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# Common Core Standards: Math

# Math.CCSS.Math.Content.8.F.A.3

- The Standard
- Sample Assignments
- Practice Questions
- Lines as Functions
- Linear vs. Nonlinear
- Writing Equations of Lines
- Matching Lines with Equations
- Identifying Slope from an Equation in Slope-Intercept Form
- Lines as Functions
- Identifying Slope and y-intercept from an Equation in Slope-Intercept Form
- Writing Linear Equations Given Slope and y-intercept
- Find Slope-Intercept Form of a Function
- Show Given Slope: Drag the Endpoint of the Line

**3. Interpret the equation y = mx + b as defining a linear function, whose graph is a straight line; give examples of functions that are not linear. For example, the function A = s^{2} giving the area of a square as a function of its side length is not linear because its graph contains the points (1, 1), (2, 4) and (3, 9), which are not on a straight line.**

The artist Paul Klee once said, "A line is a dot that went for a walk." You know what? He was right. A line really is just a collection of points. When a function forms a line, that function is called **linear**.

Students should already be more or less familiar with linear equations. At least to the point where they get a slight déjà-vu when they see the equation *y* = *mx* + *b*. All you need to do now (aside from refresh their memory) is tell them that this equation for a line is the same as a linear function. As long as *x* stays with a power of 1, the function will be linear.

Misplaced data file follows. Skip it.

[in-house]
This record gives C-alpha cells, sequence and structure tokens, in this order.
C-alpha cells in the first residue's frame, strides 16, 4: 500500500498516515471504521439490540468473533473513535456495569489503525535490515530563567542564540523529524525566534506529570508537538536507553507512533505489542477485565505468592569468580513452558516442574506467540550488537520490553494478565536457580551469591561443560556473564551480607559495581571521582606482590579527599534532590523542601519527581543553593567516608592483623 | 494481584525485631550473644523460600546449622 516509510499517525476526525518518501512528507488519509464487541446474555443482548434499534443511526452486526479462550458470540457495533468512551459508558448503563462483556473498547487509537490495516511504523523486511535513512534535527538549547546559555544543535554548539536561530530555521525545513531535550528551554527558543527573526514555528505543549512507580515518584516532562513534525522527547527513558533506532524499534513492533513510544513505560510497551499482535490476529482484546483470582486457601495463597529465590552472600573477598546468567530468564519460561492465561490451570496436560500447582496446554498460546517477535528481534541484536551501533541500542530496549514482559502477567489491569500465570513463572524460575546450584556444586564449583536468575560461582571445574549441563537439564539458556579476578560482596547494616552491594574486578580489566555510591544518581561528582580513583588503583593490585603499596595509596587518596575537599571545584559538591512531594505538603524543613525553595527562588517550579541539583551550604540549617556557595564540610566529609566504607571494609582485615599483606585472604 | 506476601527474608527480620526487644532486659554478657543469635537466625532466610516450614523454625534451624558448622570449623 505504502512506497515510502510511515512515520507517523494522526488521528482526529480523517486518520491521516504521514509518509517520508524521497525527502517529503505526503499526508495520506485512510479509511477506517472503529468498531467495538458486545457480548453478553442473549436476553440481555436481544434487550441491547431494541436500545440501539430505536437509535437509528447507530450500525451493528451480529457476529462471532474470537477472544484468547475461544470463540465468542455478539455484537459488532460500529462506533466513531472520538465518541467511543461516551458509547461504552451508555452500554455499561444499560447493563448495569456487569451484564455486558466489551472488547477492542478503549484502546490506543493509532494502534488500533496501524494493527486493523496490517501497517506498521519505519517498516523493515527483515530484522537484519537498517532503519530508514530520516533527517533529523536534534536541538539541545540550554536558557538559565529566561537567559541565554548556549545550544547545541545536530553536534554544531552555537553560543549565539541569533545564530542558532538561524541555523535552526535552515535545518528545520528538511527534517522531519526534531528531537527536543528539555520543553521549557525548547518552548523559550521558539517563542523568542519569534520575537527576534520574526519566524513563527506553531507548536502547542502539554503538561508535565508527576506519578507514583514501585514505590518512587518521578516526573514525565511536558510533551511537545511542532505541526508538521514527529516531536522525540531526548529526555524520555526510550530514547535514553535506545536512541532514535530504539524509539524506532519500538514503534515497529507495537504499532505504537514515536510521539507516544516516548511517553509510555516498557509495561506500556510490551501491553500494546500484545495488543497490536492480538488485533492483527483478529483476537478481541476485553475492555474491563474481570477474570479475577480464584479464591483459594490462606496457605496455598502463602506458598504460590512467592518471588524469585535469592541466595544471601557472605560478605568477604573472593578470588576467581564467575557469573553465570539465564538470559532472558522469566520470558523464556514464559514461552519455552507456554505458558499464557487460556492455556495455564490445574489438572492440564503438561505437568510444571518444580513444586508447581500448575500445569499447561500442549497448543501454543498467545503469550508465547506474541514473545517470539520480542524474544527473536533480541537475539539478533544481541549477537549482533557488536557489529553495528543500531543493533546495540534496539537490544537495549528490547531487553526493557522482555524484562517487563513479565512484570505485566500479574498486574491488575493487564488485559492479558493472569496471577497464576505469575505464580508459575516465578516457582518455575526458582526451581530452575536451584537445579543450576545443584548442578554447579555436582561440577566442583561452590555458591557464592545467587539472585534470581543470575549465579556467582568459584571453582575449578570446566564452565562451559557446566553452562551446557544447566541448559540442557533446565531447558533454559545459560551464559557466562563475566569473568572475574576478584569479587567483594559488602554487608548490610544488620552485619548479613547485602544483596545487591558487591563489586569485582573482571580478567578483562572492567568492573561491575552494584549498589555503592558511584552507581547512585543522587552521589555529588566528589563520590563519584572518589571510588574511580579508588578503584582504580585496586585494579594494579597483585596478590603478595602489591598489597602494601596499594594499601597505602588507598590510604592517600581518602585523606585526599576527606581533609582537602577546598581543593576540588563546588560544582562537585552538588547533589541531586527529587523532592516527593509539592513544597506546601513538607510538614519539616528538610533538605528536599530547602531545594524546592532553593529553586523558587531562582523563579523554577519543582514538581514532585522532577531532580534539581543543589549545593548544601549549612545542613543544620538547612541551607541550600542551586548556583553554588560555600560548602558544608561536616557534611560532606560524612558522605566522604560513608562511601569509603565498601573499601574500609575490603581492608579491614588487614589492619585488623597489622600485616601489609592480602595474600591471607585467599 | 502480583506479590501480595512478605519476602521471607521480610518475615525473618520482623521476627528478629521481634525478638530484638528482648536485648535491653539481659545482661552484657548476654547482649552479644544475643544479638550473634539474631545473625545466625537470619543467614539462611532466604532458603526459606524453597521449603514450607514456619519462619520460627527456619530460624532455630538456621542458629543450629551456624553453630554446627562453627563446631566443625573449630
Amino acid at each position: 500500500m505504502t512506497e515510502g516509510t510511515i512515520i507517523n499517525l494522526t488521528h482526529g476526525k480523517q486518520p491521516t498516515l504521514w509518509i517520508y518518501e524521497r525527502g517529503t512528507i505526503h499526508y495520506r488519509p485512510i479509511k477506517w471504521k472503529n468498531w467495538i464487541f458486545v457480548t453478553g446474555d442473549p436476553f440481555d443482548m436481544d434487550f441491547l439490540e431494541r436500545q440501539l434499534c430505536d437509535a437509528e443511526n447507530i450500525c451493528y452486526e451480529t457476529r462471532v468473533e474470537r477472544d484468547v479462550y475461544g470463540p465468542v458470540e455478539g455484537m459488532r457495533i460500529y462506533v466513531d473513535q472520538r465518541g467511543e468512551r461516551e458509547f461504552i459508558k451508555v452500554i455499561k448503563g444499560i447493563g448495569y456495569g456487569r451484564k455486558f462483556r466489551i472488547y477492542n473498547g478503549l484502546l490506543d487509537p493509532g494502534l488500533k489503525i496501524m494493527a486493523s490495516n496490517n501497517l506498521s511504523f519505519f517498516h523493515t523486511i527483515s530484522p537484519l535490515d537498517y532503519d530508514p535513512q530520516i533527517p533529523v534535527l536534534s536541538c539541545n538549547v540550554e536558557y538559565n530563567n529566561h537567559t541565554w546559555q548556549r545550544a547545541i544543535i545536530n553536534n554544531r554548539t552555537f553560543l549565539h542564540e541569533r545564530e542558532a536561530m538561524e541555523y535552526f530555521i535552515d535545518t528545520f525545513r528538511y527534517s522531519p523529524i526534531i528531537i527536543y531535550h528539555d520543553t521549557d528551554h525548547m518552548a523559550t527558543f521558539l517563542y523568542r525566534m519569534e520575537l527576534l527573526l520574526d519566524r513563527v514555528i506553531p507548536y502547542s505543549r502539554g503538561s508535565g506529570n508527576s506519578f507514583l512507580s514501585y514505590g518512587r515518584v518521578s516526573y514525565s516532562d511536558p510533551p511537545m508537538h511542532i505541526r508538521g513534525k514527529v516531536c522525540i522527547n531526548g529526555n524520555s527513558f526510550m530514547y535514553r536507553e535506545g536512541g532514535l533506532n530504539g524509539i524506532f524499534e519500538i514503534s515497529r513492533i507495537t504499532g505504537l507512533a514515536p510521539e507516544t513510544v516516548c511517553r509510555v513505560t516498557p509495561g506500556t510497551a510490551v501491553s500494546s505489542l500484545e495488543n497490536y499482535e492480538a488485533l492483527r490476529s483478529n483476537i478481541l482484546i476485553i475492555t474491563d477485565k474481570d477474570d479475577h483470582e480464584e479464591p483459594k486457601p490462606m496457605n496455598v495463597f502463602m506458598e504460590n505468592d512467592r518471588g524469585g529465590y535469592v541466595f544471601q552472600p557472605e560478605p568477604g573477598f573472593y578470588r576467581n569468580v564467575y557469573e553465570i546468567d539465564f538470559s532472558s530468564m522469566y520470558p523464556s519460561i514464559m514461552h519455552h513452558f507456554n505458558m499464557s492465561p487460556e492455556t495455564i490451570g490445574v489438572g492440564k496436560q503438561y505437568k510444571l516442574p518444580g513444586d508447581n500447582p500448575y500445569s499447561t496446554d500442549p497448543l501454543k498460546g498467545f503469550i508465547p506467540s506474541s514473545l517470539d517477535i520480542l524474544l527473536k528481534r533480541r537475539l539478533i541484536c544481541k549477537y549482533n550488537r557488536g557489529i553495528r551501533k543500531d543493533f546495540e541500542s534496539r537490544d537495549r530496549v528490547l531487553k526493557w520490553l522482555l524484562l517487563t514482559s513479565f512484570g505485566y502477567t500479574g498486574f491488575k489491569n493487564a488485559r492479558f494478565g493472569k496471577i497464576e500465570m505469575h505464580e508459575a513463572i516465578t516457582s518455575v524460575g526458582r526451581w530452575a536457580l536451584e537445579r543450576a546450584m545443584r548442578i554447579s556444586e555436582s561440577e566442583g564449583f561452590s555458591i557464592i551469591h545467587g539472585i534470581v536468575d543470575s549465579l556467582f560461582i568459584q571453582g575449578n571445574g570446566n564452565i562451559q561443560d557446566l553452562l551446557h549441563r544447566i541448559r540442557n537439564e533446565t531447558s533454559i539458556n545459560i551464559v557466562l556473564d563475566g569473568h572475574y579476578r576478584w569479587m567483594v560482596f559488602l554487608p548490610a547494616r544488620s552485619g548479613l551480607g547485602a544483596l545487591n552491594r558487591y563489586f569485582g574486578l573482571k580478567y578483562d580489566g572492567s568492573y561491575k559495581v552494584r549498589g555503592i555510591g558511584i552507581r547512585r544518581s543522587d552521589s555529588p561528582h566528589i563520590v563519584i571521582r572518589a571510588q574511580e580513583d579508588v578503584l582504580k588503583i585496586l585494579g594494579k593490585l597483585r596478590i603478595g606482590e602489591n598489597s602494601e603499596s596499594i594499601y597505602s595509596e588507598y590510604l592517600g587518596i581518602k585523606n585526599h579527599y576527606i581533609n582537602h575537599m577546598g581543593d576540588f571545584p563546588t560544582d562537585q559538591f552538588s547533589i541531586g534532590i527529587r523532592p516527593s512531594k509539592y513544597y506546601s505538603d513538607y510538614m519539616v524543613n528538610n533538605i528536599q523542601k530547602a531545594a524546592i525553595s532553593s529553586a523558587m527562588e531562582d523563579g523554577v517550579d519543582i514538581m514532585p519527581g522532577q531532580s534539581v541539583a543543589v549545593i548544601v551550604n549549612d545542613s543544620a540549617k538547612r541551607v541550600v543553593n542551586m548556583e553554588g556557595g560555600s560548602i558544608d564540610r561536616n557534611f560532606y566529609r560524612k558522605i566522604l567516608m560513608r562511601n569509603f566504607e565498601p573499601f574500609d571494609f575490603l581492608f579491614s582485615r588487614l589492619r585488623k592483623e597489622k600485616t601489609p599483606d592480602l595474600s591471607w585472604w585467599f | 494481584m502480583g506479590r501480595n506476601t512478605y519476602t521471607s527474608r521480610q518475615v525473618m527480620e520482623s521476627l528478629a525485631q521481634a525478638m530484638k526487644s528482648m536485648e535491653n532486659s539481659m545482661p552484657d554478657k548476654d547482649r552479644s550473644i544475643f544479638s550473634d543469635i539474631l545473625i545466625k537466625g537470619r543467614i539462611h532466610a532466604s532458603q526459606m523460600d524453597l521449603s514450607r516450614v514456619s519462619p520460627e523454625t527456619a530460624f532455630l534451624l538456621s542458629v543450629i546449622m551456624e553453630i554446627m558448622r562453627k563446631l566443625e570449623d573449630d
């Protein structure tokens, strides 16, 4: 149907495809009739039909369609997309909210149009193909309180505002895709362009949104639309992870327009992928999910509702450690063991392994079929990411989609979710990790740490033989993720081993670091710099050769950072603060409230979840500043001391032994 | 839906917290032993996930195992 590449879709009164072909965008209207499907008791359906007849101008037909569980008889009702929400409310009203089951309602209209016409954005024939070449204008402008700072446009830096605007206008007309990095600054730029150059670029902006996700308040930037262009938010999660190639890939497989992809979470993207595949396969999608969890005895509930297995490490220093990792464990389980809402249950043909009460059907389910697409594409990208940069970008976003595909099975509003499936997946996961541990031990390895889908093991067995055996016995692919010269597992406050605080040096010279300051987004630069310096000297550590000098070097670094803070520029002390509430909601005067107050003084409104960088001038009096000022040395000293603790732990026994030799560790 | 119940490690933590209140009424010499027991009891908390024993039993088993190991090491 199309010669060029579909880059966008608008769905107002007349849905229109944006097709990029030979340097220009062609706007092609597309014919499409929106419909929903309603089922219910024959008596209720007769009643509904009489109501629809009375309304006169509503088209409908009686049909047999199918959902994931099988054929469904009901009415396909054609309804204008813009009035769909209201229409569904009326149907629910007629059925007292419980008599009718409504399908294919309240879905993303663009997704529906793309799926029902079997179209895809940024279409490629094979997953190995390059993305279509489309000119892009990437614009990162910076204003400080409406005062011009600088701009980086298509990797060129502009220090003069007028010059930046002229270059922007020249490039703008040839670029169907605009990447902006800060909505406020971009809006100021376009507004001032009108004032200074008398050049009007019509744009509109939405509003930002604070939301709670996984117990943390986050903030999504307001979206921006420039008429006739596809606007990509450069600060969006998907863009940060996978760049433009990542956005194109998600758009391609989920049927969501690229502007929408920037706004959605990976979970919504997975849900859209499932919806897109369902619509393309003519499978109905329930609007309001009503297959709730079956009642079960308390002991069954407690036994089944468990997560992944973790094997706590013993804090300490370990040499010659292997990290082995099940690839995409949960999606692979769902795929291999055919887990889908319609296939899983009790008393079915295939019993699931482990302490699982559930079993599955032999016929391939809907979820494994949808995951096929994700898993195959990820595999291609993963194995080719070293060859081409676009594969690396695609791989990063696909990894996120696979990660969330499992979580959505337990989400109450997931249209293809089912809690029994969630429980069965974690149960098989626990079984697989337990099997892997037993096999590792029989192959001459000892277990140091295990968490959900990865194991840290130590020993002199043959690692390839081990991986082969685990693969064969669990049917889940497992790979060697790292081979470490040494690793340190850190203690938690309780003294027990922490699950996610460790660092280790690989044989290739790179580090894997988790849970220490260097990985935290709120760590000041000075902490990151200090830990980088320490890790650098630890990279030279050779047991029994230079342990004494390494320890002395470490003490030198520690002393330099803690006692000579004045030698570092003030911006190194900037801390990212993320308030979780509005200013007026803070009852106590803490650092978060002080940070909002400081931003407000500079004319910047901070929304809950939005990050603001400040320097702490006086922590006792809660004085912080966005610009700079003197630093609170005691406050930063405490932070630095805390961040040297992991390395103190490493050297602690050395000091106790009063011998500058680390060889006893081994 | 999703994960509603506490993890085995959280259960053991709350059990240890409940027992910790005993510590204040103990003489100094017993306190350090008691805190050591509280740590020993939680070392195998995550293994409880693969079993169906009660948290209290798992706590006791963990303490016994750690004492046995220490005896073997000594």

Students should be able to recognize linear functions in standard form (like *y* = 4*x* + 5 and -½*x* – 7) and graph them as straight lines. Some points that go on walks keep going on and on in a straight line forever. Other points prefer to travel along the winding scenic route.

Functions that aren't lines are grouped into the **nonlinear** category. Students should be able to recognize functions that aren't linear. For instance, the equation *y* = *x*^{2} is a function because each *x* value produces one *y* value. Yet, it doesn't fit the pattern of *y* = *mx* + *b*. If we graph the function, we end up with a curve called a parabola, shaped like a giant U.

Students should recognize quadratics and absolute value functions as nonlinear. (The graphs of both look like points started going one way and then changed their minds.) While they are still functions (assure students that the definition of "function" hasn't changed!), they are most definitely *not* lines. And that should be clear from both the graphs and the equations.

If students aren't sure, they can tell whether a function is linear by looking at the equation and seeing whether it fits into *y* = *mx* + *b*. Even an equation like 3*x* + 9*y* = 0 can be rearranged to fit the standard form, but *y* = *x*^{2} + 2*x* + 1 never will. If they still need more convincing, they can plot the points and see whether or not the graph is a straight line.

Whether linear or nonlinear, students should know that equations and graphs aren't always functions. The easiest way to determine whether or not a graph is that of a function is the **vertical line test**. If a vertical line can be drawn anywhere on the graph without hitting the line or curve more than once, the graph is a function. If not, what we have is not a function, but rather a point with no sense of direction.